Thing is, if you want to say that no music can be objectively bad, conversely no music can be objectively good either. Good and bad are really just subjective value judgements anyway.

Closest to objectively bad I can think of is an artist that intentionally produces music of no artistic merit, but then there's that problem of judging intent. Also there's the old joke that has some truth to it: if you try to fail and you succeed, which have you?

by Troodon 2 years ago

To me, there is one sole criteria - if the music is made sincerely, with passion, and for no other reason than to just make it, then I may or may not like it, but I have to respect those who do and the artist himself.
The criticism I bring to pop music is a lot of it just feels like...a job. Several producers churn out a beat, and the singer walks in the studio, sings lyrics other people wrote for him, and then some guys mix and master the song, or as I like to put it, package it for him. This is generalizing of course, but that 's what I don't like with a lot of pop music, and something I believe to be inherently bad. You see it a lot in hip-hop as well, a lot of artist refer to music as a "thing" that happened to work out for them.
That's a highly idealistic view of it, but hey, that's how I feel.

by Unemployed Cunt 2 years ago

let me answer for you:









O H H H Y Y E E E E E E E E E S S
Y E E E E S S S S S O H O H O H O
Yes

by TheBestBeats InTown 1 year ago

When I younger, maybe early high school, I was 100% of the belief that some music was objectively "bad", and that people were somehow not right in listening to what I considered bad music (maybe 2010-ish pop-R&B was my biggest pet peeve). But as I grew as a musician and learned what it is to truly be a music lover, I acknowledged that even if you don't love a piece of music, any music can still be studied and has some merit in the sense that someone created it for a real purpose. That being a music lover is not exclusively about criticism and discerning taste but about that which is in the title; being able to appreciate any music for what it is, and to remember and learn the aspects of a piece that you find interesting, even if you generally dislike the music as a whole.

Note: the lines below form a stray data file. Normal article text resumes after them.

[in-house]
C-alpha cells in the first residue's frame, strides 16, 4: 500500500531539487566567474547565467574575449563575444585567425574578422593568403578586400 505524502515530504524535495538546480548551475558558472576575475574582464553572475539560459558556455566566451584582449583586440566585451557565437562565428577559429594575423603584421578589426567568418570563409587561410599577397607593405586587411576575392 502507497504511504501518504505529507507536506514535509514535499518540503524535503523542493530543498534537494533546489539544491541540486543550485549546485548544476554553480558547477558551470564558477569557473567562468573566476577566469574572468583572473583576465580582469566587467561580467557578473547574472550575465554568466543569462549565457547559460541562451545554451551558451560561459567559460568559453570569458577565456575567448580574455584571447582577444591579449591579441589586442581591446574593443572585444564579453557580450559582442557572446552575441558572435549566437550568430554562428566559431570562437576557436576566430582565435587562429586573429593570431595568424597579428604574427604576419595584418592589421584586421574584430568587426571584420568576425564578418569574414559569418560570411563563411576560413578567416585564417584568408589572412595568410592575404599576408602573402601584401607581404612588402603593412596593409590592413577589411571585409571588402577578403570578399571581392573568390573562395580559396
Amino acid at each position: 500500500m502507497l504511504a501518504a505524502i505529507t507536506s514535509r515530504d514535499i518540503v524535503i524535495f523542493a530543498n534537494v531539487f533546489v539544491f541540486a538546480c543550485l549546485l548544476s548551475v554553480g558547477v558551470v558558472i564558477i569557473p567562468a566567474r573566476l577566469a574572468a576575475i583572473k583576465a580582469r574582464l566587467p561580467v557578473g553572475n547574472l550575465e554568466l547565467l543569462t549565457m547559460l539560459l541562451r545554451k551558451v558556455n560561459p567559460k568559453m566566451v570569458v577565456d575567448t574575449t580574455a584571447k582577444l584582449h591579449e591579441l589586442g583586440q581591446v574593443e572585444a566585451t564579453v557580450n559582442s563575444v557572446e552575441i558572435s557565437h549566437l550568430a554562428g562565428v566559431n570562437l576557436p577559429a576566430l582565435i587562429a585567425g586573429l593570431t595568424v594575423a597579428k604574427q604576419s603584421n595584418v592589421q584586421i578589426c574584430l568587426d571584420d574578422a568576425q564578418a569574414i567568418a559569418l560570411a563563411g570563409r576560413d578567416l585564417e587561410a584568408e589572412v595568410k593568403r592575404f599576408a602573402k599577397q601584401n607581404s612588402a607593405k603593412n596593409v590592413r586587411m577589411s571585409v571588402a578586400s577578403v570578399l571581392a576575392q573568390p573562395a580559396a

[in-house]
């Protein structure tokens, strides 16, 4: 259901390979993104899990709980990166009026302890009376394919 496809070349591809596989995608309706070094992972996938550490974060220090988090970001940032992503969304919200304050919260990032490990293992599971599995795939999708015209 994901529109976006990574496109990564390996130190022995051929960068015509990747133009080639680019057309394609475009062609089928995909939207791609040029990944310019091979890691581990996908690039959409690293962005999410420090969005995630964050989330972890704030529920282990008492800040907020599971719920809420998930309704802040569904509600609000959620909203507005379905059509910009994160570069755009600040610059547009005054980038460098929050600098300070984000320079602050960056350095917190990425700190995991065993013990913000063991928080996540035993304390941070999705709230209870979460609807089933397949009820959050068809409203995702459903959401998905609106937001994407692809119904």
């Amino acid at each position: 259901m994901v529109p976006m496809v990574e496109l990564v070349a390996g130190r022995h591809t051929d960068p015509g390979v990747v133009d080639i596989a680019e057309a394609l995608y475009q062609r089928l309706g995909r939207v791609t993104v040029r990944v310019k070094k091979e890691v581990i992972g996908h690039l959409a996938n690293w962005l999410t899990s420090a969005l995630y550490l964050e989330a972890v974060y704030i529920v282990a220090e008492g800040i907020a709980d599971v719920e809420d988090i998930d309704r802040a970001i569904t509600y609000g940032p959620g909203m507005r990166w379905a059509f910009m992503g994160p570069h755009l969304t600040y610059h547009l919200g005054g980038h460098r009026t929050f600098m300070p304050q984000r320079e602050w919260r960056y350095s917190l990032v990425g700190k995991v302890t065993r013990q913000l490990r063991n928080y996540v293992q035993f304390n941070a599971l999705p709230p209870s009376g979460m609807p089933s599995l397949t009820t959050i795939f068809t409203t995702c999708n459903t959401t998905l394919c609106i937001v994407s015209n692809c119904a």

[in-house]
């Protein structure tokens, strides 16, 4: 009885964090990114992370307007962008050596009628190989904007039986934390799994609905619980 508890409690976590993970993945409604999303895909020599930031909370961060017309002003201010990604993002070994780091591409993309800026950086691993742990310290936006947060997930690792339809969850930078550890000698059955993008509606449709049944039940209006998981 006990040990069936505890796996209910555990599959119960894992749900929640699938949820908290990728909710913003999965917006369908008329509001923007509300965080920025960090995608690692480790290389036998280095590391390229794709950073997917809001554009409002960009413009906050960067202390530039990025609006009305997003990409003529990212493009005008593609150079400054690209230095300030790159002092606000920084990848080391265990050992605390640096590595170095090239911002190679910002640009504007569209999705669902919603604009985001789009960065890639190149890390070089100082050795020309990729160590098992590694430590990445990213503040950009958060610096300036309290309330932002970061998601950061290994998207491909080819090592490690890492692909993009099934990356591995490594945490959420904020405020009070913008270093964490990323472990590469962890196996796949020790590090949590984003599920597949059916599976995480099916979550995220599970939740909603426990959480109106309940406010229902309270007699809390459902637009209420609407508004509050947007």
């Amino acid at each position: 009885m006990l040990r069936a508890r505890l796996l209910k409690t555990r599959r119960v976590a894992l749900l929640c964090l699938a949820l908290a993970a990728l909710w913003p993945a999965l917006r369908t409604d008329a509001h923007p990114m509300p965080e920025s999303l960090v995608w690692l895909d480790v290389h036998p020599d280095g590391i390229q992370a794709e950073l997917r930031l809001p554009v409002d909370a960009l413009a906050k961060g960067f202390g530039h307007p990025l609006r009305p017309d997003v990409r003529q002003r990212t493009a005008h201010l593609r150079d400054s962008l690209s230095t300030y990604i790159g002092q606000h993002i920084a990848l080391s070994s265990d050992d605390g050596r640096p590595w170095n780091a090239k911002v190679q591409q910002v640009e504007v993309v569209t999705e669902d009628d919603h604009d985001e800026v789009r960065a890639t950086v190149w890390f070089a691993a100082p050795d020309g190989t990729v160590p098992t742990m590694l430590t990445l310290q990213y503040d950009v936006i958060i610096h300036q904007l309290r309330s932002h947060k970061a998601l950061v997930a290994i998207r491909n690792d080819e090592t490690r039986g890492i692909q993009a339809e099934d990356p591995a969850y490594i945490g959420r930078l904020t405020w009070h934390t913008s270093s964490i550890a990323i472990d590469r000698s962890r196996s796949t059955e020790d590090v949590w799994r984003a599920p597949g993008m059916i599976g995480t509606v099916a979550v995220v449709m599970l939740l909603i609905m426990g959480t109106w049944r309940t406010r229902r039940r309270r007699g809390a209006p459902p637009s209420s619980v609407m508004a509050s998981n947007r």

by Logan Gleason-Blois 2 years ago

I was telling myself: The Shaggs. The Shaggs. Thankfully you mentioned that curious atrocity

by C. McMenemy 11 months ago

Speaking generally, I think that many people take a very dogmatic approach to the notion of good/bad in most art forms. Then there's another group of people who've moved past that narrow mindset. I'll call them the "everything's subjective" crowd. The notion that everything is subjective can be a much more civil perspective, but it poses a new problem: if there's no good art, nobody can be a good artist, and there's no way to improve, and consequently no useful metric for analyzing the value of a work can exist. One other inevitable conclusion of this notion is that it equates the Sistine Chapel ceiling with a blank canvas. Perspectives on religion aside, that doesn't seem quite right, does it?